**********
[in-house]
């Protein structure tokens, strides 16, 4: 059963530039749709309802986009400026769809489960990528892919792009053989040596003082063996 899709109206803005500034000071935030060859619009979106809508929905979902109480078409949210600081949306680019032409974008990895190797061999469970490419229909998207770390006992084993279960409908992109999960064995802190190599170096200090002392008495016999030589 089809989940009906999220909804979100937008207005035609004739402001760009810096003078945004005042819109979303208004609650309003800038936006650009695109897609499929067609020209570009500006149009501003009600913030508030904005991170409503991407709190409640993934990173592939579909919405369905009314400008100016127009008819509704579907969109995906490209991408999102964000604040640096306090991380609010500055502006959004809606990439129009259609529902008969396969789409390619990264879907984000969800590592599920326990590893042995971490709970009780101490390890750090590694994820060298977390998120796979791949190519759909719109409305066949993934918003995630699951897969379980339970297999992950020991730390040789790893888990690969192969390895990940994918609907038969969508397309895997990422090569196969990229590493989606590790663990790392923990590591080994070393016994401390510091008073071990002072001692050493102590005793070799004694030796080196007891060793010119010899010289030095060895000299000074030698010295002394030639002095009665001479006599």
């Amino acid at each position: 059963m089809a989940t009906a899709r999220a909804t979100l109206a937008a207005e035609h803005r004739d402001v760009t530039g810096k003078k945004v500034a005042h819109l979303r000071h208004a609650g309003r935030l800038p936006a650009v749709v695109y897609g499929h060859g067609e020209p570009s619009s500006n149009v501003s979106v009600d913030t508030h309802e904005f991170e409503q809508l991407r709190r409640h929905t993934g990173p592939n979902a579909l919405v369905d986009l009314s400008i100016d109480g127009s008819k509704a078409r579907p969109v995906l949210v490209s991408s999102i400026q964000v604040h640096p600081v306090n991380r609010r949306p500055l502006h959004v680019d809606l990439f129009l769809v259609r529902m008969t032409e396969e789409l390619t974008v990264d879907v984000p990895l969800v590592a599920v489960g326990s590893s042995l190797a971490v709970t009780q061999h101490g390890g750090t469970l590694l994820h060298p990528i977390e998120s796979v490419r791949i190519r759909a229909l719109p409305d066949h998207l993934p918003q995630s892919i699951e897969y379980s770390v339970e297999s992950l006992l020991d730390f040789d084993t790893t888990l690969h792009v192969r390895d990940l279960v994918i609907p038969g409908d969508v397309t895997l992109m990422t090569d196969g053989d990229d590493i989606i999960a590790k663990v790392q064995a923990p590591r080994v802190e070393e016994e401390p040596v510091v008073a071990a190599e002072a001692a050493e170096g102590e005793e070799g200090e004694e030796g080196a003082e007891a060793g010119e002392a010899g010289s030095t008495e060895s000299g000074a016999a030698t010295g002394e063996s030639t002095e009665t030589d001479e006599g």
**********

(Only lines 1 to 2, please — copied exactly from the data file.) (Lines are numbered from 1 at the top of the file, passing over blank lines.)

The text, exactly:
[in-house]
């Protein structure tokens, strides 16, 4: 059963530039749709309802986009400026769809489960990528892919792009053989040596003082063996 899709109206803005500034000071935030060859619009979106809508929905979902109480078409949210600081949306680019032409974008990895190797061999469970490419229909998207770390006992084993279960409908992109999960064995802190190599170096200090002392008495016999030589 089809989940009906999220909804979100937008207005035609004739402001760009810096003078945004005042819109979303208004609650309003800038936006650009695109897609499929067609020209570009500006149009501003009600913030508030904005991170409503991407709190409640993934990173592939579909919405369905009314400008100016127009008819509704579907969109995906490209991408999102964000604040640096306090991380609010500055502006959004809606990439129009259609529902008969396969789409390619990264879907984000969800590592599920326990590893042995971490709970009780101490390890750090590694994820060298977390998120796979791949190519759909719109409305066949993934918003995630699951897969379980339970297999992950020991730390040789790893888990690969192969390895990940994918609907038969969508397309895997990422090569196969990229590493989606590790663990790392923990590591080994070393016994401390510091008073071990002072001692050493102590005793070799004694030796080196007891060793010119010899010289030095060895000299000074030698010295002394030639002095009665001479006599």